He’s on right track
for all things coal has taken Wayne on life journey
THE SMELL of burning coal and a fascination for steam holds Wayne Dawson enthralled.
The recently retired D9 dozer operator fell in love with steam as a young lad in Berajondo, visiting his grandmother who lived on the railway track.
“Every time a steam train was coming, my brother Trevor and I were first down to watch the trains,” Mr Dawson said.
With 10 or 11 trains a day,
Wayne Dawson Every time a steam train was coming, my brother Trevor and I were first down to watch the trains.
some stopping at the trucking yards, he would “hop up and chat to the fellas”.
Those chats set firm Mr Dawson’s love for “the smell of coal, burning coal” and a 10-year career working in the Goonyella mines.
Operating a D9 dozer caterpillar with a length of 35 feet was his first job, but he couldn’t see the blades.
After he was caught trying to flatten out a ridge in the earth by reversing or back grading, he was given a few days to shape up – and passed.
“Best job I ever had (and) a big huge responsibility,” Mr Dawson said.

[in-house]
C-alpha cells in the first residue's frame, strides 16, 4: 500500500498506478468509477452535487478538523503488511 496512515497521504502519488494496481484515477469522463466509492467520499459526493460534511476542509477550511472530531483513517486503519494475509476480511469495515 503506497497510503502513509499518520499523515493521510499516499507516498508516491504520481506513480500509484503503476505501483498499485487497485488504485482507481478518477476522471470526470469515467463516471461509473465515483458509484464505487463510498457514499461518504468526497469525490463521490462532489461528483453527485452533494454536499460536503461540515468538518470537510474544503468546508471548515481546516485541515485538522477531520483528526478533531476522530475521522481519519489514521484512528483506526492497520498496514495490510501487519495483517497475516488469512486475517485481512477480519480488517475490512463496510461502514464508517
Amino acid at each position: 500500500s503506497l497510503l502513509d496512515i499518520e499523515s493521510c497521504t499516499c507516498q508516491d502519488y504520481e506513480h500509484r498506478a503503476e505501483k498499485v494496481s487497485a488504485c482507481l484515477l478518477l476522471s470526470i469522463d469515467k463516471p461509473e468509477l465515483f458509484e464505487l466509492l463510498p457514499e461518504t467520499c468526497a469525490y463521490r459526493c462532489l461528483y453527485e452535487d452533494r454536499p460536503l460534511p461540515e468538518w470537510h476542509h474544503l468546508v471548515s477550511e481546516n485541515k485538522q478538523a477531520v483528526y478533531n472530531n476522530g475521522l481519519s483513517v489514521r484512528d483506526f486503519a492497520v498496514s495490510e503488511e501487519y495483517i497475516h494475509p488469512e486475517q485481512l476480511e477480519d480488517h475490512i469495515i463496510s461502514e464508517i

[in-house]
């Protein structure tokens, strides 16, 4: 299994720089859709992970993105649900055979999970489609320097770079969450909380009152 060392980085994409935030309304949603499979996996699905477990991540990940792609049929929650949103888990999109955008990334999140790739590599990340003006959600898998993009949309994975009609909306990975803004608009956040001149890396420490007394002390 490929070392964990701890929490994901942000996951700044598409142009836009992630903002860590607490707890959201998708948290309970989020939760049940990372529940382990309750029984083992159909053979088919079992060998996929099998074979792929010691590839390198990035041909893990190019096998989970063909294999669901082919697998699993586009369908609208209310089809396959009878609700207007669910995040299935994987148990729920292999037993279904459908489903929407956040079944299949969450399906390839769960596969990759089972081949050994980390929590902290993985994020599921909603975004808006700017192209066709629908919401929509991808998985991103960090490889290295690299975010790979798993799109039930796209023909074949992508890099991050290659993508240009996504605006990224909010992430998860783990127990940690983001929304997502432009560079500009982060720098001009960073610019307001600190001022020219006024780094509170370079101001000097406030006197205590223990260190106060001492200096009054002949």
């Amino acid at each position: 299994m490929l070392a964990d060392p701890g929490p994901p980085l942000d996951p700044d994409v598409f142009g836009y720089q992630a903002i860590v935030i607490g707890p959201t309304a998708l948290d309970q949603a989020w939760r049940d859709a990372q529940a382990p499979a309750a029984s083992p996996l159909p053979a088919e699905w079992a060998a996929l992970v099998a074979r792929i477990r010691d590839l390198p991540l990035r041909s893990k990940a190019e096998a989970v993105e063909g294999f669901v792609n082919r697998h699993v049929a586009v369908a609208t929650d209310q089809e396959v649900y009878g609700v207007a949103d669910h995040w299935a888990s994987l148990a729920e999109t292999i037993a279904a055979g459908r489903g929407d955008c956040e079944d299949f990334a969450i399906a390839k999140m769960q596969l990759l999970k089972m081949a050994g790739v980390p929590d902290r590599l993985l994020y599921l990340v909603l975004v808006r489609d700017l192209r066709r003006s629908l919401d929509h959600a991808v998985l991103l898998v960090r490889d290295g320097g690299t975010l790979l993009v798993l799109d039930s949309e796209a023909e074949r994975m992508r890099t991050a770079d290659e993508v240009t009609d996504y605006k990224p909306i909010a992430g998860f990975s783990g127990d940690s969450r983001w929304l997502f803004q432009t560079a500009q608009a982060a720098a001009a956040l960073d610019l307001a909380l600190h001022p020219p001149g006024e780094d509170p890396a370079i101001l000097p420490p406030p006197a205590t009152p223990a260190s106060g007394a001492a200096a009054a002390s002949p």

With 14,000 horsepower in the two hand controls and another 6000 horsepower in the foot (or swing) controls, he said “if things go wrong, a lot can happen”.
His worst experience was 11pm one cold night.
“The machine was sitting out on a bridge and one of the ramps had collapsed where they get the coal out,” he said.
He needed to throw the bucket right out to the side and let it land correctly without twisting the ropes.
He remained at Goonyella for 10 years until the extended strikes in 1982 when he moved back to Laidley with his family.
After a successful licensed business in catching and selling freshwater shrimp, they moved to Gayndah where he once again worked as a grader operator.
But the lure of coal remained strong and inspired his personal project – to operate his own narrow gauge steam train.
Mr Dawson purchased the steam engine Bliss, and two carriages from a bloke in South Australia, and not quite one kilometre of 11inch gauge rail track from a friend in Bundaberg.
He began earthworks and posting for a bridge on his property, but none of the track was laid.
“I have started building my own railway line up there, but stopped when the missus died,” Mr Dawson said.
With his recent retirement, he has found interested friends in the Gayndah Heritage Rail Trail group and delightedly showed them Bliss and her carriages, Little Brother and Little Sister.
Although earlier claiming “I hold all the tickets for every machine available”, he admitted there’s just one more he needs – a steam train driver’s ticket.
A LOVE OF STEAM: Wayne Dawson's plans for retirement include an operational narrow gauge steam train ride on his property. Wayne (front) with Gayndah Heritage Rail Trail members (from left) Bill Spry, Arthur Marshall and Mike Goebel pictured with the carriages Little Brother and Little Sister.